“For years there has been confusion about who does what when hackers hit the homeland. Not anymore.
Justice Department is squarely in charge of responding to cyberthreats against the United States, under a presidential directive issued Tuesday.
At the same time, the Homeland Security Department will immediately help agencies and companies, if requested, stanch the bleeding from a hacker assault on networks, or “assets,” President Barack Obama said.
Justice will take the lead in “threat response” or investigating a system attack on site, identifying the perpetrator and breaking up attack operations because foreign adversaries often are involved.
“In view of the fact that significant cyberincidents will often involve at least the possibility of a nation-state actor or have some other national security nexus, the Department of Justice, acting through the Federal Bureau of Investigation and the National Cyber Investigative Joint Task Force, shall be the federal lead agency for threat response activities,” the directive states.
The latest data breach pinned on a foreign country, this time Russia, leaked Democratic National Committee emails in what some foreign policy experts say was a ploy to influence the presidential elections or the next administration’s policies.
“This presidential policy directive sets forth principles governing the federal government’s response to any cyber incident, whether involving government or private sector entities,” Obama says in the rules signed July 26.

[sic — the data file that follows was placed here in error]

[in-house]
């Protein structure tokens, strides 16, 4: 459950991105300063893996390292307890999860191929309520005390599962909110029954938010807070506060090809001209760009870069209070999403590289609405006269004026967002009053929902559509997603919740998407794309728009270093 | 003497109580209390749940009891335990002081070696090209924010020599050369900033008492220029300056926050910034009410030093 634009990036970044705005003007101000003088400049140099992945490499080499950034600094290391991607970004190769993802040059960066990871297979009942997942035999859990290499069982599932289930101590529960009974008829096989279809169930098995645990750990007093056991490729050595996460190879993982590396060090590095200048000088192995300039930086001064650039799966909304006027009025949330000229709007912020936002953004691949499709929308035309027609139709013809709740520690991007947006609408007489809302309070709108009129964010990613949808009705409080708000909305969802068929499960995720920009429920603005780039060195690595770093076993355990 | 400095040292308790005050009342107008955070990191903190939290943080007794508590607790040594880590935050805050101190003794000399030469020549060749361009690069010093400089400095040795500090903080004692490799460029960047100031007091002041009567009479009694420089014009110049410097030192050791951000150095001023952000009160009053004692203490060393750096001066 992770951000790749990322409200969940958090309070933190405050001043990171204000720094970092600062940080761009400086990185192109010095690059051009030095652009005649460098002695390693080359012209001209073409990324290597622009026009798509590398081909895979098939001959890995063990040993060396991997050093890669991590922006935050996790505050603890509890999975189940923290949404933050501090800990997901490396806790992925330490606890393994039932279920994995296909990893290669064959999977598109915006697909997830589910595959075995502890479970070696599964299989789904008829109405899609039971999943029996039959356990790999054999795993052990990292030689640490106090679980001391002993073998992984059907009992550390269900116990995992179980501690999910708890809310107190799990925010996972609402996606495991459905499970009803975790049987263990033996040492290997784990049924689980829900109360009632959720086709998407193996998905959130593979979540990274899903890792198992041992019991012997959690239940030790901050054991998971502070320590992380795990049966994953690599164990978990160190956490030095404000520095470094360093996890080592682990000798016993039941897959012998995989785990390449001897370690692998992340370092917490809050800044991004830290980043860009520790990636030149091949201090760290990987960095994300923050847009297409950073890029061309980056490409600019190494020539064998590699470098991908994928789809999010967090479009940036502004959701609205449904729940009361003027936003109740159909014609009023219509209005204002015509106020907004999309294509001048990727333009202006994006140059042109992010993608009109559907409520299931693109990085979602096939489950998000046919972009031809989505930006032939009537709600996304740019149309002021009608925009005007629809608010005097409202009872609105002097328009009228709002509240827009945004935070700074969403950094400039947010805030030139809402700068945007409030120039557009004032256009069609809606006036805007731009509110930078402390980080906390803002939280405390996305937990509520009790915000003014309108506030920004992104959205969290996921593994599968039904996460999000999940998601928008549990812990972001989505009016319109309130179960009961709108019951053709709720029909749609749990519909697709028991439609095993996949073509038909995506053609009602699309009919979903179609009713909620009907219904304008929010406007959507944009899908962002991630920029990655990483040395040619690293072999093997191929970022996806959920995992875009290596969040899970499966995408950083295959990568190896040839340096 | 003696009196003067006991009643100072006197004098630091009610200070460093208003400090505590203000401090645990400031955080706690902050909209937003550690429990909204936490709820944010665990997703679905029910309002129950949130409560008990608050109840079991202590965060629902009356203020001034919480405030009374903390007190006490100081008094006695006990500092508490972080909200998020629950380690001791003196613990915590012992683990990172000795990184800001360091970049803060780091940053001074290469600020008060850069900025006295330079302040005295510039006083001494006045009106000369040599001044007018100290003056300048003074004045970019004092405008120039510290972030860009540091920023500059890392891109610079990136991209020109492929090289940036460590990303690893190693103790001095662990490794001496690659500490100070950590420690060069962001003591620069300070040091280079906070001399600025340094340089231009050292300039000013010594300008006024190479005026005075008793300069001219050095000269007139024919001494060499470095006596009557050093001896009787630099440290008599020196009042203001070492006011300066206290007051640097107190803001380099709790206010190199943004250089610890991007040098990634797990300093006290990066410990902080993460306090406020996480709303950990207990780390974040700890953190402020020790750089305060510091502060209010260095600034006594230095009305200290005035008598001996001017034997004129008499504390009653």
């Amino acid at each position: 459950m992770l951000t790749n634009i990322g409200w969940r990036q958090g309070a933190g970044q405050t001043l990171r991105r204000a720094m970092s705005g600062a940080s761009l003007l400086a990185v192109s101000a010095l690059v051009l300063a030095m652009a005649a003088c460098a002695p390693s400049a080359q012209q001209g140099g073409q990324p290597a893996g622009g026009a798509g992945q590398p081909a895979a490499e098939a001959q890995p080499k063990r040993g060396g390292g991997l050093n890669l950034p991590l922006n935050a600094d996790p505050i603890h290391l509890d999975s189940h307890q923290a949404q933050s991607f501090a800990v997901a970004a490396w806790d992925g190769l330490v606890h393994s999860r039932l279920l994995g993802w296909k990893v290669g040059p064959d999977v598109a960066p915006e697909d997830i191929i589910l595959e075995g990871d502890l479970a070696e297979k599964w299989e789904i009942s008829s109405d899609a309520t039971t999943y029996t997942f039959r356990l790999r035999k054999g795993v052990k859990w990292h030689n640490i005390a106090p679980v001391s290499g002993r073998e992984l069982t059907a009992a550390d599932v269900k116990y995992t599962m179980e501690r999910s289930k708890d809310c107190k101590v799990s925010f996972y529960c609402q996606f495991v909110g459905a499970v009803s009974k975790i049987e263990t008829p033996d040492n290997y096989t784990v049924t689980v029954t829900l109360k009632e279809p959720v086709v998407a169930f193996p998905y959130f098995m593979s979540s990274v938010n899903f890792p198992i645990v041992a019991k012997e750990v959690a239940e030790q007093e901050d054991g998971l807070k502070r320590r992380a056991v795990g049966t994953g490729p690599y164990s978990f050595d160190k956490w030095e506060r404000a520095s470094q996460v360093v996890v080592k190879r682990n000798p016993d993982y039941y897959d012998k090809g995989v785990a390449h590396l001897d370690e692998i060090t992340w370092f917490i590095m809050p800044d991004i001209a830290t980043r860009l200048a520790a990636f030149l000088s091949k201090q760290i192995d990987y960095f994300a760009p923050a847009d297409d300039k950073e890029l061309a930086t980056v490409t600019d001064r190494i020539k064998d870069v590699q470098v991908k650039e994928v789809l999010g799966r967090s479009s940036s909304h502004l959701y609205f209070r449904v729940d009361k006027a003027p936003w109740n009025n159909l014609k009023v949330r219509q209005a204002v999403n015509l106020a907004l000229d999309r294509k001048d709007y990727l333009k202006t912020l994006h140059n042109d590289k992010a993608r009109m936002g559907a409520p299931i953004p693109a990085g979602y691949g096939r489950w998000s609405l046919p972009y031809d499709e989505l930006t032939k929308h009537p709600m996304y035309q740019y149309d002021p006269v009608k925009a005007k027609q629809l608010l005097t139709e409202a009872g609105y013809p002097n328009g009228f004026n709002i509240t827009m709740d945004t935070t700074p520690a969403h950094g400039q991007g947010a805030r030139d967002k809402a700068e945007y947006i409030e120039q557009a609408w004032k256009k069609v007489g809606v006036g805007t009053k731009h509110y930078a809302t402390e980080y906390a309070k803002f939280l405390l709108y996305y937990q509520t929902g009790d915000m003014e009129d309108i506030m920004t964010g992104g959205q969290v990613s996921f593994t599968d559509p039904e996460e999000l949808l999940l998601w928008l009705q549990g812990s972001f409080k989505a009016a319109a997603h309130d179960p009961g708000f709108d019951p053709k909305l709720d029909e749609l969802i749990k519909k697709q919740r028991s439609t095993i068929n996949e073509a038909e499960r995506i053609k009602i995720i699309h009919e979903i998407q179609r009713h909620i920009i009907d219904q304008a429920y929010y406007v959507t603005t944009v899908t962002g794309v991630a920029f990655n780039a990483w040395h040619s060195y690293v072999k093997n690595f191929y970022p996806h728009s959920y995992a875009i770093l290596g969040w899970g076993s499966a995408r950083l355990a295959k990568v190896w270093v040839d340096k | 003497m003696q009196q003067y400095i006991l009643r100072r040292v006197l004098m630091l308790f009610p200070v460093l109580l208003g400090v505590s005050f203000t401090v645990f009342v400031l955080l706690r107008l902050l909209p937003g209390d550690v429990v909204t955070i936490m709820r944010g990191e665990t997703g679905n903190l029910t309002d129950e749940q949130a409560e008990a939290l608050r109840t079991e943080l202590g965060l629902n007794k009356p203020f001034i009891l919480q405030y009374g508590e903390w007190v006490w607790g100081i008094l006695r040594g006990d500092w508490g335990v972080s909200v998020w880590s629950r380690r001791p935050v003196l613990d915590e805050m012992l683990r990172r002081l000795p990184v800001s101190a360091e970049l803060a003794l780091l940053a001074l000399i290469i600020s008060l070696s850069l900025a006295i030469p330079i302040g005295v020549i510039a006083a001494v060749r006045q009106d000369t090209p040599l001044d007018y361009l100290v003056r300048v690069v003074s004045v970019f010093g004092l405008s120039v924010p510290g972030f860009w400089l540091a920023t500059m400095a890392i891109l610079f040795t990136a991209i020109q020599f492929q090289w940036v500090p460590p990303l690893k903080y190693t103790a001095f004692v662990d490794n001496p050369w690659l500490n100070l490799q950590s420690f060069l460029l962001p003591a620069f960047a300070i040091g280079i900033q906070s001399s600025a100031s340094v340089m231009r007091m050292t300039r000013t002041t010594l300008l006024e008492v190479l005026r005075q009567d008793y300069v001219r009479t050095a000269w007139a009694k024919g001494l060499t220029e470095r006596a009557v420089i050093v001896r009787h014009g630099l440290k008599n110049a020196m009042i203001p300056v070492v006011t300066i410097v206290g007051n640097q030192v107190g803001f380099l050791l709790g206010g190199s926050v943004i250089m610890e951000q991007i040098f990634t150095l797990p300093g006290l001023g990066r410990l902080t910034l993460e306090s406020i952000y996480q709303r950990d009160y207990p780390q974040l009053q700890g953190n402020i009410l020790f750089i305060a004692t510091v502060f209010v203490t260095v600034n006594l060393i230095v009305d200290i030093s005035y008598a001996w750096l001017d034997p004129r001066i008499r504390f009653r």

In a Tuesday statement, DHS Secretary Jeh Johnson acknowledged: ”I am often asked ‘who’s responsible within the federal government for cybersecurity? Who in the government do I contact in the event of a cyberincident?’”
Now, the so-called U.S. Cyber Incident Coordination presidential directive “clarifies the answer to these questions,” Johnson added.
DHS’ role is providing technological help and figuring out what other organizations might be at risk, among other things.
Johnson explained asset response “involves helping the victim find the bad actor on its system, repair its system, patching the vulnerability, reducing the risks of future incidents, and preventing the incident from spreading to others.”
In addition, DHS and Justice will produce “a fact sheet” with instructions on how private individuals and organizations can contact relevant agencies about a hack attack.
The director of national intelligence’s job will be to assist in aggregating analysis of threat trends, along with helping “to degrade or mitigate adversary threat capabilities.”
The military will be responsible for dealing with threats against its own Department of Defense Information Network. Likewise, theDNI will handle incidents that impact the intelligence communityIT environment.
First Things First
Whichever federal agency first learns of a cyberincident “will rapidly notify other relevant federal agencies in order to facilitate a unified federal response and ensure that the right combination of agencies responds to a particular incident,” the directive says.
Obama expects DHS to write, within the first month of the next administration, what he is calling a “National Cyber Incident Response Plan” that addresses attacks against private-sector networks.”